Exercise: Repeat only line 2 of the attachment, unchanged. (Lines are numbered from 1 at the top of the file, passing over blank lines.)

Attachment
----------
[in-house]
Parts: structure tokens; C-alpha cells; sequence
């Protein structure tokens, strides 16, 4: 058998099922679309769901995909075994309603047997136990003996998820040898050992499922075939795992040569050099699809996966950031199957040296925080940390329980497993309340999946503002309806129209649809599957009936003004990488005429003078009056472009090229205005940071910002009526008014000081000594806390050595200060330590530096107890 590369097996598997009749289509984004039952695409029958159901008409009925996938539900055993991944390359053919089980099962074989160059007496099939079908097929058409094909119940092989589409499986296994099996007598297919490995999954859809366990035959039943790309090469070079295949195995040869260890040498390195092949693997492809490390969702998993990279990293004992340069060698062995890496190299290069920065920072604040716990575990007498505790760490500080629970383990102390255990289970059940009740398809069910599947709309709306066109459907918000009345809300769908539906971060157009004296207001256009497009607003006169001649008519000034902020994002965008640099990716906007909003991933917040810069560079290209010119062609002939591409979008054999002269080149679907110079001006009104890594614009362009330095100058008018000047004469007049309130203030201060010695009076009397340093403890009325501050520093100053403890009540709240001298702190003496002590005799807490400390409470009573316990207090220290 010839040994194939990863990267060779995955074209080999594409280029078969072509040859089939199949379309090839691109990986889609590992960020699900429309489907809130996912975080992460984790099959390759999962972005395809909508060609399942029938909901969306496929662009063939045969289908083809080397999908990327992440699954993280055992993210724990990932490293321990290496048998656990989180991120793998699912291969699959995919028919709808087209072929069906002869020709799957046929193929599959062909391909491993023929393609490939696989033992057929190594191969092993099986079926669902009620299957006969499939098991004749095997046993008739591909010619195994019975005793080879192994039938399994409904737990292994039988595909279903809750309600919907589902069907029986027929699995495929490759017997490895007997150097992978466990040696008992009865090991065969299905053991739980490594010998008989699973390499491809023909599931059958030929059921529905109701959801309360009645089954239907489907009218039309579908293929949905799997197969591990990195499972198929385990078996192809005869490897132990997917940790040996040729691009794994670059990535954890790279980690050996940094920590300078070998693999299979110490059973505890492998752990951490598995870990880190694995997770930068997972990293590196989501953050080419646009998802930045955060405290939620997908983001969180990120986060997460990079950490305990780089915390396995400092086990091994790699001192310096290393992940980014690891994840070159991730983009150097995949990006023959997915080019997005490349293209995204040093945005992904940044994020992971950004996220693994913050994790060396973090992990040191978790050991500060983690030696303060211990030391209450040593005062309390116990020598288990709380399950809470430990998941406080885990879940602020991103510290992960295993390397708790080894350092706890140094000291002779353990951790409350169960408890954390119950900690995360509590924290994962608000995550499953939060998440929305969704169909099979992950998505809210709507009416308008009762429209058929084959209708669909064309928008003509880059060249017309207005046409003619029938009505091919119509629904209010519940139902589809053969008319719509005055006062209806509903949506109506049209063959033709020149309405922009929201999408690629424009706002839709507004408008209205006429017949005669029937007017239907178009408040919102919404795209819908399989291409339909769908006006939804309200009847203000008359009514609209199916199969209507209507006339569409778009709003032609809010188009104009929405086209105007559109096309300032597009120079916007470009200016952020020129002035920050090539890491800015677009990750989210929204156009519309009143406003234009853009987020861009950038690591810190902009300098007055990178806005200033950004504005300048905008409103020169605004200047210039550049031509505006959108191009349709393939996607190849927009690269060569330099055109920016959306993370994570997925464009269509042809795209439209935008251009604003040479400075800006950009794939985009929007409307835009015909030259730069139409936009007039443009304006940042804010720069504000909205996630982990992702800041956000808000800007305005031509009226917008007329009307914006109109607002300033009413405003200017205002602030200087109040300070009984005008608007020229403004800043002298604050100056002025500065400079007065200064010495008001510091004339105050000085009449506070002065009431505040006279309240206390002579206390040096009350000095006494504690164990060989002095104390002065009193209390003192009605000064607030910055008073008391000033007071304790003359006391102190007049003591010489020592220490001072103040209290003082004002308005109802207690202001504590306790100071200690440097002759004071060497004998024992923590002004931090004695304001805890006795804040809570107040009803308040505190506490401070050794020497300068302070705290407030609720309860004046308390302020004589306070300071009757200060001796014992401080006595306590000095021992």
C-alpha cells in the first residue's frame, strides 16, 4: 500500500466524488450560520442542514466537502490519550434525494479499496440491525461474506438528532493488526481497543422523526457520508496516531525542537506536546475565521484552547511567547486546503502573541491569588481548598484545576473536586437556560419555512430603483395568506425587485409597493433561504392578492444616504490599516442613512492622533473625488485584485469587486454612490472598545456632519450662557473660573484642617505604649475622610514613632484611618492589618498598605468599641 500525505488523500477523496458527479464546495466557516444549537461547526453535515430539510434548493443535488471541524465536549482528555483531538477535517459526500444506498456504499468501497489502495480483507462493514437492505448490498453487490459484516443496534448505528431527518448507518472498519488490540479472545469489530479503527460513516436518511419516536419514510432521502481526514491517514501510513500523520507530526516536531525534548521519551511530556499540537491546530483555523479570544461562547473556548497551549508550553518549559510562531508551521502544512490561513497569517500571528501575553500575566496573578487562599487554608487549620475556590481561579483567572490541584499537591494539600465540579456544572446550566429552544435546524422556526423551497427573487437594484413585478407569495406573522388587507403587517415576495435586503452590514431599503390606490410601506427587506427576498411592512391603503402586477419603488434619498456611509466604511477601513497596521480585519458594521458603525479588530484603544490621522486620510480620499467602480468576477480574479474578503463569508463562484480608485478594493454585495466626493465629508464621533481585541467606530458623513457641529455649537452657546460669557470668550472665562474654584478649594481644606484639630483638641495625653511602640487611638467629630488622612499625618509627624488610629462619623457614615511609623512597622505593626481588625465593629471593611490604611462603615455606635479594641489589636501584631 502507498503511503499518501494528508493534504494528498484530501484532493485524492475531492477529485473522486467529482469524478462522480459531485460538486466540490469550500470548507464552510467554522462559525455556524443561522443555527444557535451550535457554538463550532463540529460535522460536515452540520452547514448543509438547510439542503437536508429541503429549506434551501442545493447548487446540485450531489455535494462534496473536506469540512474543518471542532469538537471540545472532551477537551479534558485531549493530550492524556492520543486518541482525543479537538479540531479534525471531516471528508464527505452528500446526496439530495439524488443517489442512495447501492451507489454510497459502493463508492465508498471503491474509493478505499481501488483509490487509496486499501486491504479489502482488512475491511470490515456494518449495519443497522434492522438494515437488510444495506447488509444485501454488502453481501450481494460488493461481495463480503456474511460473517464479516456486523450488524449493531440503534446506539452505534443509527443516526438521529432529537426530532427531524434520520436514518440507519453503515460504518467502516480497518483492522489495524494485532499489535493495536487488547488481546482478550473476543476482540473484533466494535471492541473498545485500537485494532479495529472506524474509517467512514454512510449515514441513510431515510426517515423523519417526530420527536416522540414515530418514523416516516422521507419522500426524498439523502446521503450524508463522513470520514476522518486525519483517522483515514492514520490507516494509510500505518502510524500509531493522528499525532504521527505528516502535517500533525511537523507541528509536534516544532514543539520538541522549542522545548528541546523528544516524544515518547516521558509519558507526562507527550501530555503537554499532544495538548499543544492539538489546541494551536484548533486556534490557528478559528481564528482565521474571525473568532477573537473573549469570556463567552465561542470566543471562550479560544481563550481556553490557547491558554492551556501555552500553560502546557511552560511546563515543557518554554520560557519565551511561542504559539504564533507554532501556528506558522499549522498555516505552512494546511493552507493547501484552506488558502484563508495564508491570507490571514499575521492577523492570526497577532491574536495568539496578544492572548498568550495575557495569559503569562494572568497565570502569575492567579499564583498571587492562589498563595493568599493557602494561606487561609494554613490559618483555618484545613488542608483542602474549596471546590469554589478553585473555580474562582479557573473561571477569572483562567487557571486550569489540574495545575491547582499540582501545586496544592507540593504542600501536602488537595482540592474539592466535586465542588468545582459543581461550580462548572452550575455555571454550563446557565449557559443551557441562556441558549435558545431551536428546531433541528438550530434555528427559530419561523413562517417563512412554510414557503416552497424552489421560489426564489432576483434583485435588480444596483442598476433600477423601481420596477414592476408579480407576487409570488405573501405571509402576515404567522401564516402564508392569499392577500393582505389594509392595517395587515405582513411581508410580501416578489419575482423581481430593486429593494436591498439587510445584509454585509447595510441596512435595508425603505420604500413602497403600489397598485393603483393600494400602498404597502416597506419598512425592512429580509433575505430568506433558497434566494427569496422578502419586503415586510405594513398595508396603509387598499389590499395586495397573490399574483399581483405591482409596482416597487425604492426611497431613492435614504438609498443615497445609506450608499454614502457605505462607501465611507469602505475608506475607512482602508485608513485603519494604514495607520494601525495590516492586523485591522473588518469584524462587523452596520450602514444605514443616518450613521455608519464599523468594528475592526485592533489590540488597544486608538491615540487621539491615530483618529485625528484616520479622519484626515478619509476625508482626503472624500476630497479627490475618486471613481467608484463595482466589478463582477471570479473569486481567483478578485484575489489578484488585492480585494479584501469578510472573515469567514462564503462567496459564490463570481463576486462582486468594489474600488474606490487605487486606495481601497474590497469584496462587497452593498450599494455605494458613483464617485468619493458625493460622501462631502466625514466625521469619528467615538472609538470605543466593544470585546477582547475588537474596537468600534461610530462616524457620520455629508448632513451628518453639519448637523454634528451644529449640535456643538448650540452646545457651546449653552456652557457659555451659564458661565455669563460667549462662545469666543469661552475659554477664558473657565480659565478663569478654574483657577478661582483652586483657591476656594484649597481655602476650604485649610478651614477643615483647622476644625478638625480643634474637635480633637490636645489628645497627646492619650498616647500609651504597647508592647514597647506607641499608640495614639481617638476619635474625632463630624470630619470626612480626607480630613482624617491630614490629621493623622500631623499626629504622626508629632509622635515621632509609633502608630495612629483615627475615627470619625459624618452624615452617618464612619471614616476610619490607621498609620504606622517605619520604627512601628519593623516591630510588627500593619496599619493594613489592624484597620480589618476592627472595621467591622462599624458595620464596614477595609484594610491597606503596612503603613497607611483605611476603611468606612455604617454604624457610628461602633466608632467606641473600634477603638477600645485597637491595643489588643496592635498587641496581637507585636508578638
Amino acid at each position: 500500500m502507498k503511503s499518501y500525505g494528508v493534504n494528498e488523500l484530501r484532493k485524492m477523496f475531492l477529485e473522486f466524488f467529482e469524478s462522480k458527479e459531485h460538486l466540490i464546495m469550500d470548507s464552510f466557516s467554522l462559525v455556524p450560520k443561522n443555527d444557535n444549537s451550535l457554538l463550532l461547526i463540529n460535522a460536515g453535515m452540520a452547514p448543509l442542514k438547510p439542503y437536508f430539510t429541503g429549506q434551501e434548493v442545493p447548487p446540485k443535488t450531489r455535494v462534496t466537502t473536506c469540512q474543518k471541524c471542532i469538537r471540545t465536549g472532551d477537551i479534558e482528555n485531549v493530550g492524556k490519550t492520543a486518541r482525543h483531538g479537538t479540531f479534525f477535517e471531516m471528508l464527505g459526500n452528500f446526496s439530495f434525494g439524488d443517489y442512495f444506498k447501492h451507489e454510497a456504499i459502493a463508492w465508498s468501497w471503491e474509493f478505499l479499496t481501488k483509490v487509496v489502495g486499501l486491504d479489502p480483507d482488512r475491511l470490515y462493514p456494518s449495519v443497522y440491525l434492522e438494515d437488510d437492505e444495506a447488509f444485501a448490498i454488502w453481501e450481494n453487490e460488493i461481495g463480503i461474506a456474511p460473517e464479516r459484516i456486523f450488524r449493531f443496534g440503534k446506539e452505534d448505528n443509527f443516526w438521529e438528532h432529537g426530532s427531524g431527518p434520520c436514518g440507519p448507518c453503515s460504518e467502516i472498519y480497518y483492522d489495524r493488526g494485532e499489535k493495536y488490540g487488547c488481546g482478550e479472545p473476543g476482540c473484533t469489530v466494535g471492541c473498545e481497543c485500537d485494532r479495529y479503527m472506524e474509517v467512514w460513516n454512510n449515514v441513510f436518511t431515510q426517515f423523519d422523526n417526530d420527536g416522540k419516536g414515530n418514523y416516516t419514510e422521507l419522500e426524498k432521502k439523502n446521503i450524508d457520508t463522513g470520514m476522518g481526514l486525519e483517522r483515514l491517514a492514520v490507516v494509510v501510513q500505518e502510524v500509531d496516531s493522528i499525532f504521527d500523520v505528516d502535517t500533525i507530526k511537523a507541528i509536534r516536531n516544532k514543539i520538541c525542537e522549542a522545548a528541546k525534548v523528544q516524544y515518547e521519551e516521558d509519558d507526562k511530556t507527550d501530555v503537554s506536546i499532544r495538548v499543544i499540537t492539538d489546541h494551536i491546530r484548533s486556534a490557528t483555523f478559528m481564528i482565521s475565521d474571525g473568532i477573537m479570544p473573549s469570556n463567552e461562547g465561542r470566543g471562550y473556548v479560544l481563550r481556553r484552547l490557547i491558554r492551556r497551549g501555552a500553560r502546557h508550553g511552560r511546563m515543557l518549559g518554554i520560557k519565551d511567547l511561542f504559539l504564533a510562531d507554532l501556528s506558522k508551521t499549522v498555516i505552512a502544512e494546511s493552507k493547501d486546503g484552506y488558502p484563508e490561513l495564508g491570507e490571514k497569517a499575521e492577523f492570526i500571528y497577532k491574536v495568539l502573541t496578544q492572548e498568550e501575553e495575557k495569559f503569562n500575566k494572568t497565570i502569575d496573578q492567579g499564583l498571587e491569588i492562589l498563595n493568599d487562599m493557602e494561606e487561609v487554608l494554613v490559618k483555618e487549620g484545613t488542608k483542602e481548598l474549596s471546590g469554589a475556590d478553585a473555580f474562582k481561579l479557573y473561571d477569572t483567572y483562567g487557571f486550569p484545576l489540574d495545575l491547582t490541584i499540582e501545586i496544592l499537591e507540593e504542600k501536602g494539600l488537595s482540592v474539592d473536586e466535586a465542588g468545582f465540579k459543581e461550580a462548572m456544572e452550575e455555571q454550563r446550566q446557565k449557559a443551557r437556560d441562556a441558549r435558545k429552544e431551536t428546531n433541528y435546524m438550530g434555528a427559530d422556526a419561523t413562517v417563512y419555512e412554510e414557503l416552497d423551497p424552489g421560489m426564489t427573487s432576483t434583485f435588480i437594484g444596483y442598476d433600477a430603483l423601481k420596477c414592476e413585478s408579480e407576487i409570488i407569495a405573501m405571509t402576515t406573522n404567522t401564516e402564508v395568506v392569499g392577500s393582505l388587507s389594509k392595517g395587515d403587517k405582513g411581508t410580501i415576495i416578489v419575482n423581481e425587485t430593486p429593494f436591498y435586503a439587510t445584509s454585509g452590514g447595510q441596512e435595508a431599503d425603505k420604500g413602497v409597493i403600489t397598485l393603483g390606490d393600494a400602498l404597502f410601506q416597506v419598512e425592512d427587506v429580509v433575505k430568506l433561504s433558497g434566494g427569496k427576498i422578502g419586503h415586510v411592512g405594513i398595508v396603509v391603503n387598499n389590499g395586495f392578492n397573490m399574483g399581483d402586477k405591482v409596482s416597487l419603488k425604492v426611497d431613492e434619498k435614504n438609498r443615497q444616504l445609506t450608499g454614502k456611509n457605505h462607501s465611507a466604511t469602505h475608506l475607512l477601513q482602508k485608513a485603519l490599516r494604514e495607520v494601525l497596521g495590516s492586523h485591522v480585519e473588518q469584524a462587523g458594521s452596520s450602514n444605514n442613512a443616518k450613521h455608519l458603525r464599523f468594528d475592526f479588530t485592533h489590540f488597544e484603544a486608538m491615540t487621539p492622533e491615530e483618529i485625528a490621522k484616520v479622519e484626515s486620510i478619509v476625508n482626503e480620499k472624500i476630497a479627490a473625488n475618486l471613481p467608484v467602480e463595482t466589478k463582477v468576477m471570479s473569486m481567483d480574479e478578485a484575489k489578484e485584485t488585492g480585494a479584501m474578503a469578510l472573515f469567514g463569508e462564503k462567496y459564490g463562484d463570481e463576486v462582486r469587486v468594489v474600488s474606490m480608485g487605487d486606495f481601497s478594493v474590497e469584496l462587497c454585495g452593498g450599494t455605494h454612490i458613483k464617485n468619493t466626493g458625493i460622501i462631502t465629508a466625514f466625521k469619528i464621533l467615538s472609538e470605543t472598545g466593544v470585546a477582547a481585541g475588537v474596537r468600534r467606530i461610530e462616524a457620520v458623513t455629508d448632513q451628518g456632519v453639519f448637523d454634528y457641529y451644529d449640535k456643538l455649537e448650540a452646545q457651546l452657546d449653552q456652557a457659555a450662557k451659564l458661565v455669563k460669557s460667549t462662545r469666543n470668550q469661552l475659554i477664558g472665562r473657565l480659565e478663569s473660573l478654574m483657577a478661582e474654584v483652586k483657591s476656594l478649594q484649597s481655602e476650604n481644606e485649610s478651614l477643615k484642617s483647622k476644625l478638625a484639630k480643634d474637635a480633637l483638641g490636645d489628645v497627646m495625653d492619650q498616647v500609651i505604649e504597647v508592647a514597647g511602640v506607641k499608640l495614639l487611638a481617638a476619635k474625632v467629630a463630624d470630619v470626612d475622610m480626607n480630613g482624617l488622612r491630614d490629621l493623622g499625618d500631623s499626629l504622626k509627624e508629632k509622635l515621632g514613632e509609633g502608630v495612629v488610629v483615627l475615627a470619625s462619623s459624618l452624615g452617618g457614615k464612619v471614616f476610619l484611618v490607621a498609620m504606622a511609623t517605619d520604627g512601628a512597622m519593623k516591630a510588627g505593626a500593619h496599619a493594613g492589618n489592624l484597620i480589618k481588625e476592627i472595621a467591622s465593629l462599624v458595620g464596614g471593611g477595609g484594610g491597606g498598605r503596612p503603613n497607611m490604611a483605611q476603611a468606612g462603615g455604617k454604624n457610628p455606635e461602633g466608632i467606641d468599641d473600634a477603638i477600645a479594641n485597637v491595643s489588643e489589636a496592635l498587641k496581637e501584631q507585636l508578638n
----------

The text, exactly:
Parts: structure tokens; C-alpha cells; sequence